The Slow Pace Of Alzheimer’s Research Funding
The urgent need for funding of Alzheimer’s research and the need of providing care for those afflicted with the disease is constantly in the news.
In recognition of this urgent need, in 2011 the National Alzheimer's Project Act was put forward in part by Sen. Susan Collins (R-ME) with then-Sen. Evan Bayh (D-IN), and it determined that annual research funding of $2 billion was needed to achieve the goal of preventing and treating Alzheimer's by 2025. So what has been accomplished by the act so far?
Will President Trump Fund Alzheimer’s Research?
Around February of 2018 a group of 14 senators led by Senator Collins, founder and co-chair of the Senate Alzheimer's Task Force, and Sen. Amy Klobuchar (D-MN) asked President Trump to boost funding allocated for Alzheimer's research in the fiscal year 2019 budget request he was to submit.
The group of senators wrote in a letter, “Alzheimer's is one of our nation's leading causes of death, and it is the only one of our nation's deadliest diseases without an effective means of prevention, treatment or cure,” The senators further stated in the letter that “If nothing is done to change the trajectory of Alzheimer's, the number of Americans afflicted with the disease is expected to more than triple by 2050,”
That cost is expected to be up to $1.1 trillion. However the proposed Senate funding bill for FY18 calling for $1.8 billion in funding for Alzheimer's research, an increase of $414 million, has not passed. Instead, legislators have been passing short-term funding measures.
Has then, the National Alzheimer’s Project Act Stalled? As of this report it seems it has.
The enormous cost of caring for patients with Alzheimer’s disease
The cost of caring for those with Alzheimer’s disease and other forms of dementia is expected increase $20 billion this year compared with last year, totaling more than $277 billion in 2018, according to a report released by the Alzheimer's Association.
The report, “2018 Alzheimer’s Disease Facts and Figures” showed that of the $277 billion cost, $186 billion will be paid by Medicare and Medicaid, , $60 billion will be out-of-pocket costs and $30 billion will be related to other costs.
What is perhaps even more startling is that this enormous cost of caring for patients with Alzheimer’s disease does not include the cost associated with Unpaid Caregiving. The topic of Unpaid Caregiving is one much discussed here on Senior Home Search.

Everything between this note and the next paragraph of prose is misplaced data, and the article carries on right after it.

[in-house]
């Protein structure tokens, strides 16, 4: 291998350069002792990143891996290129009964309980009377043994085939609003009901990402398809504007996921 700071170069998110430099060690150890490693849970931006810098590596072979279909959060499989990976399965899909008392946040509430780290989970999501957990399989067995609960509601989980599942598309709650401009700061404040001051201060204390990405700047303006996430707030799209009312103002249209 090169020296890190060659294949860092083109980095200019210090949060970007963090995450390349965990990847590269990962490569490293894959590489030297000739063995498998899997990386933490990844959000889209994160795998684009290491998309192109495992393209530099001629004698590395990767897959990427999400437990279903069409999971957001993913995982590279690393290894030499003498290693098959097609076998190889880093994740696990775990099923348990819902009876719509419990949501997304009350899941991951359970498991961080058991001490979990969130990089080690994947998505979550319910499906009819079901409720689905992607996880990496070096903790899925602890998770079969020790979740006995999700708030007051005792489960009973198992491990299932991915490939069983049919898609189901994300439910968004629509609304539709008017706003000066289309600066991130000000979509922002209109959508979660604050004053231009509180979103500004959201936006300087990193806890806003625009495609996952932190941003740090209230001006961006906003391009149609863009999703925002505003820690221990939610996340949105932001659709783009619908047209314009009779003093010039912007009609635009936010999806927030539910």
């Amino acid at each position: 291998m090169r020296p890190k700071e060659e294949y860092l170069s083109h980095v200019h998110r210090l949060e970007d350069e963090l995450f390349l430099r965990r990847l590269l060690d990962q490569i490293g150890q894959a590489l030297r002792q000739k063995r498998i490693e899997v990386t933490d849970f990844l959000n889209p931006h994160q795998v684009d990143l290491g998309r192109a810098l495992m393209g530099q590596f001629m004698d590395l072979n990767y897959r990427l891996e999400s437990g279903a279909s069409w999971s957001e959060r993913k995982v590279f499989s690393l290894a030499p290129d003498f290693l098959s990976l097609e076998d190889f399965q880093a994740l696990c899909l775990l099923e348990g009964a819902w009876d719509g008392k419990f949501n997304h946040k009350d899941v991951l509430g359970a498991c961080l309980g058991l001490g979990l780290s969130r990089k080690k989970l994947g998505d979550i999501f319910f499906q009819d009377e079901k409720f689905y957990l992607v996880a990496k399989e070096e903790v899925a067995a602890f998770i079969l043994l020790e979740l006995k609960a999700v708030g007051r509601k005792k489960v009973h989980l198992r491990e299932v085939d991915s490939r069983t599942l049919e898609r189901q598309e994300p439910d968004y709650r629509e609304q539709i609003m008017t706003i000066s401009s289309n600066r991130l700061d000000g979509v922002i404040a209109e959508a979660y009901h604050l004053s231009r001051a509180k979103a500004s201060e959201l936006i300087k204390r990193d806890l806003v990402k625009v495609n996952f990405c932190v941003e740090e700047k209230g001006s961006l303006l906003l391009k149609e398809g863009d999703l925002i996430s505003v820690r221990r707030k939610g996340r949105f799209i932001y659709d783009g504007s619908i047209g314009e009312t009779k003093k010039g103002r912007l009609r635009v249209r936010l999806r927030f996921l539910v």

Healthcare, long-term care and hospice care for people with Alzheimer's and other dementias are projected to increase to more than $1.1 trillion in 2050 - Alzheimer’s Association
In a sobering statement, Keith Fargo, Ph.D., director of scientific programs and outreach for the Alzheimer's Association said “Soaring prevalence, rising mortality rates and lack of an effective treatment all lead to enormous costs to society,” and relating to the effect on all of us he revealed “Alzheimer's is a burden that's only going to get worse.”
What can be done to reduce the tremendous cost of Alzheimer’s care?
Early diagnosis of Alzheimer's during the mild cognitive impairment stage of the disease could save the country as much as $7.9 trillion in healthcare and long-term care expenses, according to an accompanying special report titled “Alzheimer's Disease: Financial and Personal Benefits of Early Diagnosis,” which highlights new economic modeling data.
“The disease is better managed, there are fewer complications from other chronic conditions and unnecessary hospitalizations are avoided,” Fargo said. “The sooner the diagnosis occurs, the sooner these costs can be managed and savings can begin.”
Earlier diagnosis could save individuals approximately $64,000 each, but costs still would average $360,000 per person, according to projections.
Also in the reports:
- Deaths from Alzheimer's disease increased by 123% between 2000 and 2015. By contrast, the number of deaths from heart disease, the top cause of death in the United States, decreased 11% during that time.
- An estimated 5.7 million Americans of all ages have Alzheimer's dementia now, and 5.5 million of this total are people who are at least 65 years old.
- The number of people aged 65 or more years with Alzheimer's is estimated to increase by almost 29% to 7.1 million by 2025. The number of people aged 65 or more years who have Alzheimer's may almost triple to 13.8 million by 2050, barring the development of medical breakthroughs.
How Should We Address The Rising Cost Of Alzheimer’s And Dementia ?
Around the time of the release of this startling information about the rising cost of Alzheimer’s care, a group of 14 senators led by Sen. Susan Collins (R-ME), founder and co-chair of the Senate Alzheimer's Task Force, and Sen. Amy Klobuchar (D-MN) have asked President Trump to boost funding allocated for Alzheimer's research in the fiscal year 2019.